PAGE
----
By the way, EVERYONE please do me and Charles a favor: click over to the Charles Niel vs Stumpy Nubs contest thread and help judge the boxes! Then come back here and continue your discussion with the warm inner feeling of having done another good deed…

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View paratrooper34's profile


915 posts in 3340 days

#8 posted 11-06-2011 11:54 PM

Beech. I have a massive beech hammer for all around bench use and it holds up very well to the abuse.

-- Mike

View PurpLev's profile


8551 posts in 4037 days

#9 posted 11-07-2011 12:04 AM

As stated – any hardwood. I used hardwood from old pallets:
Click for details

-- ㊍ When in doubt - There is no doubt - Go the safer route.

View Chris 's profile


1879 posts in 4380 days

#10 posted 11-07-2011 12:10 AM

I made several of these a few years ago and they are still going strong. The laminated head seems to work extremely well.

Click for details

-- "Everything that is great and inspiring is created by the individual who labors in freedom" -- Albert Einstein

View CodyJames's profile


78 posts in 2795 days

#11 posted 11-07-2011 12:22 AM

StumpyNubs said it best, different mallets different jobs, soft woods for softer, harder woods for harder. Different shapes and sizes as well. One of my favorite mallets a round handle, with a fatter round head. All one piece of wood, Maple. It’s “officially” a chisel mallet, but, I use it for darn near everything and if I want a softer dead blow on it, I have a leather bag I found at a garage sale that I put over it.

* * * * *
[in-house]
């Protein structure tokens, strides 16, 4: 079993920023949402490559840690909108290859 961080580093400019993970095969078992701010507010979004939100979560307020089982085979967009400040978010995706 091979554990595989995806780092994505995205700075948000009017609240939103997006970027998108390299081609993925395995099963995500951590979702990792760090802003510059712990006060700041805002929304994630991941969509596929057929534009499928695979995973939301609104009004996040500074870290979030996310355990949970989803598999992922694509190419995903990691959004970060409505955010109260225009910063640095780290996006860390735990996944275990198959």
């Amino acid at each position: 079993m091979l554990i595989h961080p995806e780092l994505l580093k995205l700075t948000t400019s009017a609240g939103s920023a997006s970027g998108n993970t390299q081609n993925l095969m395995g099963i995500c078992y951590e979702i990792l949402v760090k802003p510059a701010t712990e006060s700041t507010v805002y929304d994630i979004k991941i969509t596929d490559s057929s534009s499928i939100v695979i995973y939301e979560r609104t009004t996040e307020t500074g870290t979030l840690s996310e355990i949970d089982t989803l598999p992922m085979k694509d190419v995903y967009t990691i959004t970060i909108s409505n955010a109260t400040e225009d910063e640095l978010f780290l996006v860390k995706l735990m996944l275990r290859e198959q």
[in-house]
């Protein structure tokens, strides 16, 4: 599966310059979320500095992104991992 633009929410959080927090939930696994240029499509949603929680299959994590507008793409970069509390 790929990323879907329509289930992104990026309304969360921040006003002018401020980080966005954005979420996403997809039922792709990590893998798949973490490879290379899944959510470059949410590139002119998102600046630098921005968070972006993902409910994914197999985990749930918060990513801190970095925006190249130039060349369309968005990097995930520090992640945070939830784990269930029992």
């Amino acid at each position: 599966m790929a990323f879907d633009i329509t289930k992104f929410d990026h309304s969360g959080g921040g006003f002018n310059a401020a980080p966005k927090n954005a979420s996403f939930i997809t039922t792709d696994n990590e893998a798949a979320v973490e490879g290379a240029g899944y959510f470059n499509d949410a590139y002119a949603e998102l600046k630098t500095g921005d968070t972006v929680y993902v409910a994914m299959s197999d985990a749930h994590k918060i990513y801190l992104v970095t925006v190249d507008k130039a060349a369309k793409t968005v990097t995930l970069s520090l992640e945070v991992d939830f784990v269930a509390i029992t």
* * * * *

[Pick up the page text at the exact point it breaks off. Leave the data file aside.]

View RS Woodworks's profile

RS Woodworks

533 posts in 3640 days

#12 posted 11-08-2011 09:59 AM

I made mine out of maple and jatoba. Jatoba is extremely hard, dense and heavy. I use it regularly to bang on chisels and pound in dowels and it has held up very well.


-- I restore the finest vintage tools! If you need a nice plane, saw, marking tool or brace, please let me know!

View jace_robert's profile


20 posts in 2864 days

#13 posted 11-12-2011 03:49 AM

I am currently researching about hand tools and in Woodworking Magazine from Autumn 2008 there is a list of tools reprinted from Charles H. Heyward and modified by the author Christopher Schwarz that recommends a mallet as haveing a 5” head and made from Beech.

View Moron's profile


5032 posts in 4282 days

#14 posted 11-12-2011 04:21 AM

just 2 observations

a “carpenters” mallet tells me how many stripes a person has on their shoulders, and to ask that question and read the answers leeds me to the next observation

nobody asked

whatcha doin with it ?……………here in lies the answer

you probably dont need one but they are fun to make, especially if they work when your done making one so I’m gonna go with, what ever you have on hand and agree with the crowd.

-- "Good artists borrow, great artists steal”…..Picasso

View Moron's profile


5032 posts in 4282 days

#15 posted 11-12-2011 04:34 AM

a “mallet’ quickly teaches both “its” limitations, and “yours”

: ))

-- "Good artists borrow, great artists steal”…..Picasso